war crimes in Ukraine

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Third violent attack on a Roma camp in Ukraine in just over a month

Halya Coynash

There has been another arson attack on a Roma camp in Ukraine, the third in just over a month, with this one accompanied both by shooting and by an appallingly xenophobic report on the Facebook page of a local media publication.  While the police do appear to have responded swiftly this time, there is again a marked difference between their preliminary version of events and that expressed by Human Rights Ombudsperson Ludmila Denisova, who clearly points to the likelihood of this being a hate crime on ethnic or racial grounds.. 

The National Police for the Ternopil Oblast reported on Tuesday morning that they had been called at around 22.00 the previous evening, 22 May, by a woman who said that they had been attacked by a group of around 15 young people.  As well as verbal abuse, the assailants had fired shots and tried to beat them with bats.  Most managed to get away, though one person was beaten on the back with a stick, though did not seek medical help.  The police say only that the tents went up in flames during the conflict, though it seems clear from other reports that they were deliberately set alight, as they have been during the two earlier attacks.

The camp is opposite the sugar factory in the township of Velyka Berezovytsa, near Ternopil. The residents had come from the Transcarpathia oblast, and earned money by collecting scrap metal.

There are conflicting reports as to how many people were present when the assailants attack, with the police saying seven adults and 15 children and the Ombudsperson saying 30 children.

The police found bullets probably from a pneumatic rifle, and later stopped 12 individuals, some of them minors, who were ‘invited’ to the Ternopol police station. All were questioned, but then released.

At a briefing later on Wednesday, Oleksandr Bohomol, Ternopil Oblast Police Head,  said that they now believed that there had been around 20 attackers, some of whom, according to the victims, were wearing masks. He promised that the role of each individual would be swiftly established, and said he was convinced that this was a local conflict.  He had earlier stated that one of the versions that the police were considering was that this had been a ‘conflict between the local population and the Roma’.  He said that there had been complaints about “the negative behaviour”, as he put it, of the camp residents.

In both this case and that of the attack on a Roma settlement in Rudne, near Lviv, the police initiated criminal investigations under ‘hooliganism’, while the Ombudsperson spoke of clear signs of discrimination on ethnic grounds and incitement to enmity against the Roma minority.

Denisova expressed concern at the rising number of incidents based on intolerance towards representatives of the Roma national minority, and mentioned the attacks by radicals on Roma camps at Lysa Hora in Kyiv and Rudne near Lviv.

The police would be advised to look at the 20 Minutes Facebook page if they are in any doubt as to whether this constituted an anti-Roma hate crime.  There was an offensive caricature of a Roma man under a sign reading ‘Farewell’ as accompaniment to a text reporting that the residents of two camps at Berezovytsa had left in an unknown direction.  The link no longer opens, hopefully because there was enough public outrage, but the screenshot can be seen below.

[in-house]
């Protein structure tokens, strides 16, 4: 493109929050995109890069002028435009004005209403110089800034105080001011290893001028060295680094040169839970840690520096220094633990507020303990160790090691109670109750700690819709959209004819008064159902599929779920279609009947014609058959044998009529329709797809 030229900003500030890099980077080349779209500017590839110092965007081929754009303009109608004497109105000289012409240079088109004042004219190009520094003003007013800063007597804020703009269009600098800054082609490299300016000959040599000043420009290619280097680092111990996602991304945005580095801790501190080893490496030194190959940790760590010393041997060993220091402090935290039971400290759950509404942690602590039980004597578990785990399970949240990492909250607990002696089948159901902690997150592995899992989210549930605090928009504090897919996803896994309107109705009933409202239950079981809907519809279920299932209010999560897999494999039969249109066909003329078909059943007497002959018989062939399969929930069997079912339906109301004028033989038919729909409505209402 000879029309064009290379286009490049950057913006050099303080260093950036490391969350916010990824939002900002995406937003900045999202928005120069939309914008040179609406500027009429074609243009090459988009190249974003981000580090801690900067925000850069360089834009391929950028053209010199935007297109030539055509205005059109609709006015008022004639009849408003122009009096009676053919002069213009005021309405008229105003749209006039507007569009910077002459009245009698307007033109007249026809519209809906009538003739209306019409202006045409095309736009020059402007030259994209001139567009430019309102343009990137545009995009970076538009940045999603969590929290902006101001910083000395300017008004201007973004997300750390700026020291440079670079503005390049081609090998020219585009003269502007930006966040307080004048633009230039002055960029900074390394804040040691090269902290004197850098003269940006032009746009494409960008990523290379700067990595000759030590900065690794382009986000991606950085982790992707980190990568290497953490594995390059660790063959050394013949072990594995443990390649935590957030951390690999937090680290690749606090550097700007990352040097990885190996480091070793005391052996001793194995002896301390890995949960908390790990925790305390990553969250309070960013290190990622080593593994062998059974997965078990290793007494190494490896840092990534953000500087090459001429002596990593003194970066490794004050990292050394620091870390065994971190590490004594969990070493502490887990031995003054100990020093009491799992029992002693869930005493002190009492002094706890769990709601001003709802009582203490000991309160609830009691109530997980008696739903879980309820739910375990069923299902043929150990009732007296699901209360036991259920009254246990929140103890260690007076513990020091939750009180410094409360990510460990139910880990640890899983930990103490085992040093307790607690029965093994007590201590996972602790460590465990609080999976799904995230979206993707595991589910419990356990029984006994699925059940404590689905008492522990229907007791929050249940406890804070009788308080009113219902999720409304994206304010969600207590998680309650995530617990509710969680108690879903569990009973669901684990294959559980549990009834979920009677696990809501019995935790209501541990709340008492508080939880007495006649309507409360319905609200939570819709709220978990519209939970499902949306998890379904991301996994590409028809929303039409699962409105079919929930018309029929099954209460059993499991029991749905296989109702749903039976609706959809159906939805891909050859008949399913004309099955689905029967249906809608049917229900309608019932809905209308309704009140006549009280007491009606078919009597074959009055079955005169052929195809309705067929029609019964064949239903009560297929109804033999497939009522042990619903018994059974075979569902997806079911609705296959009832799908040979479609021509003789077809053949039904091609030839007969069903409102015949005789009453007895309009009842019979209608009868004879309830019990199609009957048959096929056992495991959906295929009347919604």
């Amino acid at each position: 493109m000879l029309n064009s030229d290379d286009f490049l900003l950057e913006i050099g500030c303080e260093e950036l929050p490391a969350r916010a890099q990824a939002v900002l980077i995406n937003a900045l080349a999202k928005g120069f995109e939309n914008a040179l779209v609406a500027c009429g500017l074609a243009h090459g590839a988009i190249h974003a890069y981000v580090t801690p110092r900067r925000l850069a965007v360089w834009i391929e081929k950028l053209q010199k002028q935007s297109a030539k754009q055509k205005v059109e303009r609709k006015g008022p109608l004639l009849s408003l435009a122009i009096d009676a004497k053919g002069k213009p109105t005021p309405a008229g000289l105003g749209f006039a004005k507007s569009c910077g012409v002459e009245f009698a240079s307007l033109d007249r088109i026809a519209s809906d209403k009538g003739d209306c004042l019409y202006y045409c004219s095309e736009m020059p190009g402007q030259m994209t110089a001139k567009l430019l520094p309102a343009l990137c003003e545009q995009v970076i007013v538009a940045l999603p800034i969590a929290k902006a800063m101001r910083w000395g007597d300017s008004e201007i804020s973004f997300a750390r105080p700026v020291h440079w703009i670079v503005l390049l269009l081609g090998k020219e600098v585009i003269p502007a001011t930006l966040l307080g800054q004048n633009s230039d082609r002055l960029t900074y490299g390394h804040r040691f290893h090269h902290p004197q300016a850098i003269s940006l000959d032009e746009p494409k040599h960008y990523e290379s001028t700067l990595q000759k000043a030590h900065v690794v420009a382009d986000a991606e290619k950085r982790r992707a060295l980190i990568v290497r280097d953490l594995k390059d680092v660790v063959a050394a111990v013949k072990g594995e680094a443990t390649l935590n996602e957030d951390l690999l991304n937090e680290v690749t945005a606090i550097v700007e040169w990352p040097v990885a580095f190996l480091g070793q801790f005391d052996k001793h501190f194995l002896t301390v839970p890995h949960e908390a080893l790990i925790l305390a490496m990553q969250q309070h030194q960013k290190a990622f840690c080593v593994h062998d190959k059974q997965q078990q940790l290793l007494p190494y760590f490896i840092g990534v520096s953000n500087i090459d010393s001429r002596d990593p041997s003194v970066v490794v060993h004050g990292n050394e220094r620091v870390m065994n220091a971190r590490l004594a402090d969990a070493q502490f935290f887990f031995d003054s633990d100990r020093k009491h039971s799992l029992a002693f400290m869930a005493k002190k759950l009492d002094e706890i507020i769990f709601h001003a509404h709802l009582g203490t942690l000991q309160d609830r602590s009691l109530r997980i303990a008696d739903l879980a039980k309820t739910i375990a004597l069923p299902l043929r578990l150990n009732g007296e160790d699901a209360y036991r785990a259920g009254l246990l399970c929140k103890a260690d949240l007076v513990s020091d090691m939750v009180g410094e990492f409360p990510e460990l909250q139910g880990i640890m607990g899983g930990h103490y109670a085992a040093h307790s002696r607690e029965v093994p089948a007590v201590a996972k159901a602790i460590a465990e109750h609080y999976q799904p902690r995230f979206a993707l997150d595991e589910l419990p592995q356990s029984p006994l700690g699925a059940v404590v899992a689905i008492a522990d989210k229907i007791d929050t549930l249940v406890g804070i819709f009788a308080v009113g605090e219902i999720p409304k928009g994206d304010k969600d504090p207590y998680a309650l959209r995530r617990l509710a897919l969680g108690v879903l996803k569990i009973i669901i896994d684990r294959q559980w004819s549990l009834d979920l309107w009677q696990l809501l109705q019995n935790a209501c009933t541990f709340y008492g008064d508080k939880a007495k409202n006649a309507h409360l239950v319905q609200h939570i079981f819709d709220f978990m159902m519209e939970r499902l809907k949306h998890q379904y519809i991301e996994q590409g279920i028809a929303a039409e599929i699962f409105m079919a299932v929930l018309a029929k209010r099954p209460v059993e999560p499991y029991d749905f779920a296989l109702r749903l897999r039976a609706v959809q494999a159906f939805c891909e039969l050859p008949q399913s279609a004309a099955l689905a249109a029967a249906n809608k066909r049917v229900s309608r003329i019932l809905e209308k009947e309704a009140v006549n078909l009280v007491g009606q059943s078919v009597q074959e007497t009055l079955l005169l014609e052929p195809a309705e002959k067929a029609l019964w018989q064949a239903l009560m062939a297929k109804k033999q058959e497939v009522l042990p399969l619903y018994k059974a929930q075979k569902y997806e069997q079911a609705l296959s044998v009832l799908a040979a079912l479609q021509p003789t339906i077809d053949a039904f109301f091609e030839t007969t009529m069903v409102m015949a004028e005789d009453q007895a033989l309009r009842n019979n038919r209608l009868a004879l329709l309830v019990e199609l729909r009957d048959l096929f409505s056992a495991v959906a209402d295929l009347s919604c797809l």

The arson attack against the Rudne camp on 9 May also left a number of families homeless.  While the police spoke of ‘hooliganism’, witnesses reported a crowd of around 30 young masked thugs of athletic build, who forced the residents to flee, and beat up one person who didn’t get away in time.

Another factor gravitating against some kind of simple hooliganism is that the residents of three local camps had reportedly been warned that an attack was planned several days in advance.

On that occasion, like on 23 May, the Ombudsperson issued a statement in which she said that “such demonstrations of xenophobia need particular attention from the police, including a more thorough investigation, as well as measures of a preventive nature to stop such cases in future”.

Although the police reacted more swiftly on 23 May, in both cases they continued to claim only hooliganism.

The situation was much worse after the attack by neo-Nazi C14 thugs on the Roma camp at Lysa Hora on 20-21 April, despite the fact that C14 activist Serhiy Mazur used his Facebook page to publicly boast of their actions, albeit while using euphemisms for the violence and threats, such as “convincing arguments”.

Although residents of the camp reported having called the police, the head of the Kyiv police was still in active denial just an hour before a video was published by, showing whole families running in terror from young men, many in masks, hurling stones and spraying gas canisters (details here and here). 

It was after the video was posted that the police finally reported that criminal proceedings had been initiated under Article 161 of Ukraine’s Criminal Code (violating citizens’ equal rights on the grounds of racial or ethnic identity, religion etc.), as well as Article 296 – hooliganism.  

Mazur has since reported that he and others from C14 have been summoned for questioning over the events on Lysa Hora.  Despite the shocking images of that video, there is nothing so far to suggest that any further progress has been made to hold those responsible to answer.


Screenshot of the thoroughly offensive image and report on the 20 Minutes Facebook page

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